Parish of Meigle

A historical perspective, drawn from the Ordnance Gazetteer of Scotland: A Survey of Scottish Topography, Statistical, Biographical and Historical, edited by Francis H. Groome and originally published in parts by Thomas C. Jack, Grange Publishing Works, Edinburgh between 1882 and 1885.

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1791-99: Meigle
1834-45: Meigle

Meigle (Gael. maigh-dhail, 'field of the plain'), a village and a parish of E Perthshire. The village, lying within ¾ mile of the left bank of the Isla, has a station on the Alyth branch (1861) of the Caledonian railway, 1¼ mile NNW of Alyth Junction, this being 20½ miles NE of Perth and 17¾ NW of Dundee. A seat once of considerable trade, with a weekly market, it still has fairs on the second Wednesday of Jan., Feb., March, April, and Dec., the second Monday of May, and the last Wednesday of June and Oct., as also a post office, with money order, savings' bank, and telegraph departments, branches of the Commercial and Royal Banks, and an hotel. The parish church, gutted by fire in 1869, has since been well restored, and contains 600 sittings. A very remarkable group of sculptured stones-the largest of them 8 feet high, and 31 broad-was said to mark the sepulchre of Wander, Vanora, or Guinevere, King Arthur's unfaithful queen, who, according to tradition, was imprisoned on Barry Hill in Alyth parish. With the exception of two, which retain their original position in the churchyard, they were all removed in 1882 into the old parochial school, itself now included in the churchyard. They are fully described in Mr Anderson's Scotland in Early Christian Times (2d series, 1881). There are also a Free church and an Episcopal church, St Margaret's (1852).

The parish is bounded W by Coupar-Angus, NW by Alyth, and on all other sides by Forfarshire, viz., N by Airlie, E by Eassie, and SE by Eassie and Newtyle. Its utmost length, from NE to SW, is 53/8 miles; its breadth varies between 2¼ furlongs and 23/8 miles; and its area is 4013¼ acres, of which 33 are water. Sluggish Dean Water meanders 5¼ miles west-south-westward — only 3½ miles in a direct line — along the Airlie border, till, at a point ¾ mile NNW of the village, it falls into the Isla, which itself winds 23/8 miles westsouth-westward along the Airlie boundary. The surface, all in the very heart of Strathmore, is almost a dead level, at no point sinking to 100, or much exceeding 200, feet above the sea. Old Red sandstone, suitable for building, has been worked in two quarries; and marl, covered with peat earth, was dug in great abundance at a place near the southern border. The soil, in some places sandy, in others clayey, is mostly a rich dark loam. Some 200 acres are under wood, 130 are in pasture, and the rest of the land is in tillage. A tumulus and a large boulder in Belmont Park are traditionally associated with the death of Macbeth, who really was slain at Lumphanan ; and Meigle in pre-Reformation days was an occasional residence of the Bishops of Dunkeld. The late Sir George Kinloch of KINLOCH, Bart. (1800-81), bought the fine estate of Meigle from the Earl of Strathmore for £73,000. Other estates, noticed separately, are Belmont (whose mansion, Belmont Castle, was burned on 21 April 1884) and Drumkilbo; and 4 proprietors hold each an annual value of £500 and upwards. Including ecclesiastically the Kinloch portion of Coupar-Angus parish, Meigle is the seat of a presbytery in the synod of Angus and Mearns; the living is worth £314. At Ardler or Washington village, a handsome Established mission church was erected in 1883 by Peter Carmichael, Esq. of Arthurston. Two public schools, Meigle and Washington, with respective accommodation for 200 and 110 children, had (1883) an average attendance of 164 and 69, and grants of £170, 7s. and £60, 7s. 6d. Valuation (1865) £7953, 8s. 2d., (1884) £10,111, 5s. 3d. Pop. of civil parish (1801) 946, (1831) 873, (1861) 835, (1871) 745, (1881) 696; of ecclesiastical parish (1871) 1003, (1881) 966.—Ord. Sur., shs. 56, 48, 1870-68.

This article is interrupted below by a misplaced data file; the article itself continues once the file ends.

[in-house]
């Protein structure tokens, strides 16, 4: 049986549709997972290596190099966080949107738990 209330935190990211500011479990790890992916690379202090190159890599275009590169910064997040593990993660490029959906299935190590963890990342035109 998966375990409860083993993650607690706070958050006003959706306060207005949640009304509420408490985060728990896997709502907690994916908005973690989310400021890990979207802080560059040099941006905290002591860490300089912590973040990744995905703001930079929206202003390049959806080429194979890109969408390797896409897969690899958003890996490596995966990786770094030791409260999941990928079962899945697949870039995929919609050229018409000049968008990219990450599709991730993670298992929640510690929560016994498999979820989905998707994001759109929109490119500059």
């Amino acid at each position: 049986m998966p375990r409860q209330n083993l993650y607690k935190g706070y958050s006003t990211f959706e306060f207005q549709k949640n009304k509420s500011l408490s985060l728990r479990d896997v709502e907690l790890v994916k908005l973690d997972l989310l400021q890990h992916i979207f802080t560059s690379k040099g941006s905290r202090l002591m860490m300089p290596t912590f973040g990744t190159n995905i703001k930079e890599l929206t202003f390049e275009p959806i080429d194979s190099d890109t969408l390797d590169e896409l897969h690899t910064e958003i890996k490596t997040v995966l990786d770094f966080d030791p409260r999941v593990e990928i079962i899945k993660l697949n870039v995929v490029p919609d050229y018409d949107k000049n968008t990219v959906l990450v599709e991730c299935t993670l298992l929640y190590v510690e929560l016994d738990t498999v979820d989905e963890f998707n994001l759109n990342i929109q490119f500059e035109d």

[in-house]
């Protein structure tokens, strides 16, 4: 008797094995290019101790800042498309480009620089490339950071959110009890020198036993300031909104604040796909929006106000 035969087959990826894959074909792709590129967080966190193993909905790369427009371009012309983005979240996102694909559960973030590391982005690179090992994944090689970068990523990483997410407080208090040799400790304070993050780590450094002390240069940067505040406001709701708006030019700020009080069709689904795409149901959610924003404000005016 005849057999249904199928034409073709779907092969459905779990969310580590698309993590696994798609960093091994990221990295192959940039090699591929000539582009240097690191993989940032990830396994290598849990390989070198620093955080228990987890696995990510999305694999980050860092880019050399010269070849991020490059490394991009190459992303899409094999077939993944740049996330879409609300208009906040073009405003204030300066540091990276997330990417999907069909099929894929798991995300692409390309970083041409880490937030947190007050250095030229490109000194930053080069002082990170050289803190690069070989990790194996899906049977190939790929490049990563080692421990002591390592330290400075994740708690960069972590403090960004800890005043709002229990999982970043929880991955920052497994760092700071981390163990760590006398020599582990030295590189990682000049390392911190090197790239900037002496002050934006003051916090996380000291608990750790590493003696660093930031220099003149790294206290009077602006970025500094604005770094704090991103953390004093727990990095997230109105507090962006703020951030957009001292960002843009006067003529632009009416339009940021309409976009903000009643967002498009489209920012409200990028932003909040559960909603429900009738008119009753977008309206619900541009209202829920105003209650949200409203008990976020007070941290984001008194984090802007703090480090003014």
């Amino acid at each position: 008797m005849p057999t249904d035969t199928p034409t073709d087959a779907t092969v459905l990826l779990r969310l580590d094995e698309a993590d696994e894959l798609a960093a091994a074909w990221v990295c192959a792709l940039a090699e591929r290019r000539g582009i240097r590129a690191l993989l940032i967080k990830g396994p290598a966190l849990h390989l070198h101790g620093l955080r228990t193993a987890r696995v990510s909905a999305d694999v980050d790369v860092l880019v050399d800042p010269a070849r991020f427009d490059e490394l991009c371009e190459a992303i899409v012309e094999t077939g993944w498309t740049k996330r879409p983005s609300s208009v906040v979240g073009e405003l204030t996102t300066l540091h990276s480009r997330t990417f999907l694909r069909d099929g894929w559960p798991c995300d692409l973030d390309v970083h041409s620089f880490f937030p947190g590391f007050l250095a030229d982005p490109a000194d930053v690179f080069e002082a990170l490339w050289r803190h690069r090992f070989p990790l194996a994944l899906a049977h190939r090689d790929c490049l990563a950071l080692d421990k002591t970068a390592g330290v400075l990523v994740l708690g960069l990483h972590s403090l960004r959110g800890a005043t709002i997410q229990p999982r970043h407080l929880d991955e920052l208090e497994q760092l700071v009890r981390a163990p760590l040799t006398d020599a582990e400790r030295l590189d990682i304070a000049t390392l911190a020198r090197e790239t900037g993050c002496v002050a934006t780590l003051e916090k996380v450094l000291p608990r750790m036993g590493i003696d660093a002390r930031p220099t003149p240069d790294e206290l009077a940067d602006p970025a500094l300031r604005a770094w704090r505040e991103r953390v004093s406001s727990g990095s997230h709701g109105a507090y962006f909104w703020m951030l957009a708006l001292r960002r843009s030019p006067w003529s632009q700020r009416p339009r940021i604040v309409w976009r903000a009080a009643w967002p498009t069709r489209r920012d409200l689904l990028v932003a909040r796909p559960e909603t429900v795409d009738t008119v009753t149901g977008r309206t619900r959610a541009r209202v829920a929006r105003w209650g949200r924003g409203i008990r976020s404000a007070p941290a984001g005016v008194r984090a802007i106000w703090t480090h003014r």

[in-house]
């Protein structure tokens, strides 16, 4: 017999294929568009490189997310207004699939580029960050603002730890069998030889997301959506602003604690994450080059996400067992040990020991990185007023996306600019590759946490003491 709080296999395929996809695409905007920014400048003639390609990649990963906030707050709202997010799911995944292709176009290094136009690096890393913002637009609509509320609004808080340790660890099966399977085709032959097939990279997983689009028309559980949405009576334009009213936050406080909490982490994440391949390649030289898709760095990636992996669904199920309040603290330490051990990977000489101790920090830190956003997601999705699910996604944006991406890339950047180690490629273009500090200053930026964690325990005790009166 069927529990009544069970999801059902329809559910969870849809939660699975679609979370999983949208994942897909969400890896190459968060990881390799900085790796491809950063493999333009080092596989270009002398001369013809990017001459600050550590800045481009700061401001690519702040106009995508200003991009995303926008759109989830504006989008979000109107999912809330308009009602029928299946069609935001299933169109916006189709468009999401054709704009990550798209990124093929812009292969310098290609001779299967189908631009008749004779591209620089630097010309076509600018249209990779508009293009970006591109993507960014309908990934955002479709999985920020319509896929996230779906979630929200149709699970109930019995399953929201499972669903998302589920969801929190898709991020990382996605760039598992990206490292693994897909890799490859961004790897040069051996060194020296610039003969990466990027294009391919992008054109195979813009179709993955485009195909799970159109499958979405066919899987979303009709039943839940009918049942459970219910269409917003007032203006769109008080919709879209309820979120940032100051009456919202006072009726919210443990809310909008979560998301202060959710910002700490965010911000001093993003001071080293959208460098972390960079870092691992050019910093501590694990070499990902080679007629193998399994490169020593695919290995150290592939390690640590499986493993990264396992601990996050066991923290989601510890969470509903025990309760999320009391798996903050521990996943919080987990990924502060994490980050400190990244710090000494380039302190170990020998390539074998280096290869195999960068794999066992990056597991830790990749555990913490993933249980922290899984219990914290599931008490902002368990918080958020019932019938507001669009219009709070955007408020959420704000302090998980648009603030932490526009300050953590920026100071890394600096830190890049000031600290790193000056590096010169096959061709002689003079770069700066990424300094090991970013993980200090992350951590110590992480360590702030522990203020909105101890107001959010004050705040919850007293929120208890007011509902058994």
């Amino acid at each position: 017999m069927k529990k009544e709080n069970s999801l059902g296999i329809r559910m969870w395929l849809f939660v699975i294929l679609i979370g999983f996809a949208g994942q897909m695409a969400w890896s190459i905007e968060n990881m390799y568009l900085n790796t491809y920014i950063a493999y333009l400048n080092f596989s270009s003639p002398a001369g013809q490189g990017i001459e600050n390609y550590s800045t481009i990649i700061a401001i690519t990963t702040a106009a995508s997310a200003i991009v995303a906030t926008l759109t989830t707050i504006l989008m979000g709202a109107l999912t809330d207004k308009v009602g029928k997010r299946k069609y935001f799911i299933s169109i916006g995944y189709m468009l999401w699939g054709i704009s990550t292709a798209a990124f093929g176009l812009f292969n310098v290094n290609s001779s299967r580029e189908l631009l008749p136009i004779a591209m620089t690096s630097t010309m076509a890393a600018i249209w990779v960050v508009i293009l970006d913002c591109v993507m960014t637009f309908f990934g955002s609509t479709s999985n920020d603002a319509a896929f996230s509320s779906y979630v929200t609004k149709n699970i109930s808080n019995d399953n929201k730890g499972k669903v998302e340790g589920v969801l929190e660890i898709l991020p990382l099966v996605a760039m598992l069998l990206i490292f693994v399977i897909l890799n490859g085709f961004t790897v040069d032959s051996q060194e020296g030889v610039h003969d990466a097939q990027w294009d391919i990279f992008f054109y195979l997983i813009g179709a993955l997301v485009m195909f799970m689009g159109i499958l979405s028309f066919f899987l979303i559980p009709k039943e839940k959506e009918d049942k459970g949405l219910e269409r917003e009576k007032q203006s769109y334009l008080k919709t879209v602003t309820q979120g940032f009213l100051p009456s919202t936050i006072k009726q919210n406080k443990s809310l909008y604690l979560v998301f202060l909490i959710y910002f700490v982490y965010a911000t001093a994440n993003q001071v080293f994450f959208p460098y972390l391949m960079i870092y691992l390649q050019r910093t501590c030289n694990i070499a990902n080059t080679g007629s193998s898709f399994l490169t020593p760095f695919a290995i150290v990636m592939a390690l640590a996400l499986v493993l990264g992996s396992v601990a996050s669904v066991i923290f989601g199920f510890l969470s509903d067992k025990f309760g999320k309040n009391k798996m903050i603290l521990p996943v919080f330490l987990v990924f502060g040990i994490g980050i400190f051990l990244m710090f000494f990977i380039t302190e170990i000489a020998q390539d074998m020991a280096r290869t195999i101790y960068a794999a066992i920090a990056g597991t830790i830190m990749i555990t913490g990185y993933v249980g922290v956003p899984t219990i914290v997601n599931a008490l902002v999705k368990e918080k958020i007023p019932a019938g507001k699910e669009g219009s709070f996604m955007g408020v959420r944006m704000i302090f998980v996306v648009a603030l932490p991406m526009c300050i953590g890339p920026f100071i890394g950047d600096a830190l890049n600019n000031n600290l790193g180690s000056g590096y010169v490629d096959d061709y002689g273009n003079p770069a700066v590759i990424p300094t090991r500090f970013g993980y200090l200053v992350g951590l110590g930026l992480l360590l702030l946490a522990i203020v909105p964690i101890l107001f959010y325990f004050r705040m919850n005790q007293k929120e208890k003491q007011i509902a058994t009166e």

The presbytery of Meigle comprises the quoad civilia parishes of Airlie, Alyth, Bendochy, Blairgowrie, Coupar-Angus, Eassie and Nevay, Glenisla, Kettins, Kingoldrum, Lintrathen, Meigle, Newtyle, and Ruthven, and the quoad sacra parishes of Kilry, Persie, and St Mary's (Blairgowrie). Pop. (1871) 18,564, (1881) 18,269, of whom 4821 were communicants of the Church of Scotland in 1878. —The Free Church also has a presbytery of Meigle, with 2 churches in Blairgowrie, and 8 in Airlie, Alyth, Coupar-Angus, Cray, Glenisla, Meigle, Newtyle, and Rattray, which 10 churches together had 2624 communicants in 1883.

An accompanying 19th C. Ordnance Survey map is available, or use the map tab to the right of this page.

Note: This text has been made available using a process of scanning and optical character recognition. Despite manual checking, some typographical errors may remain. Please remember this description dates from the 1880s; names may have changed, administrative divisions will certainly be different and there are known to be occasional errors of fact in the original text, which we have not corrected because we wish to maintain its integrity. This information is provided subject to our standard disclaimer

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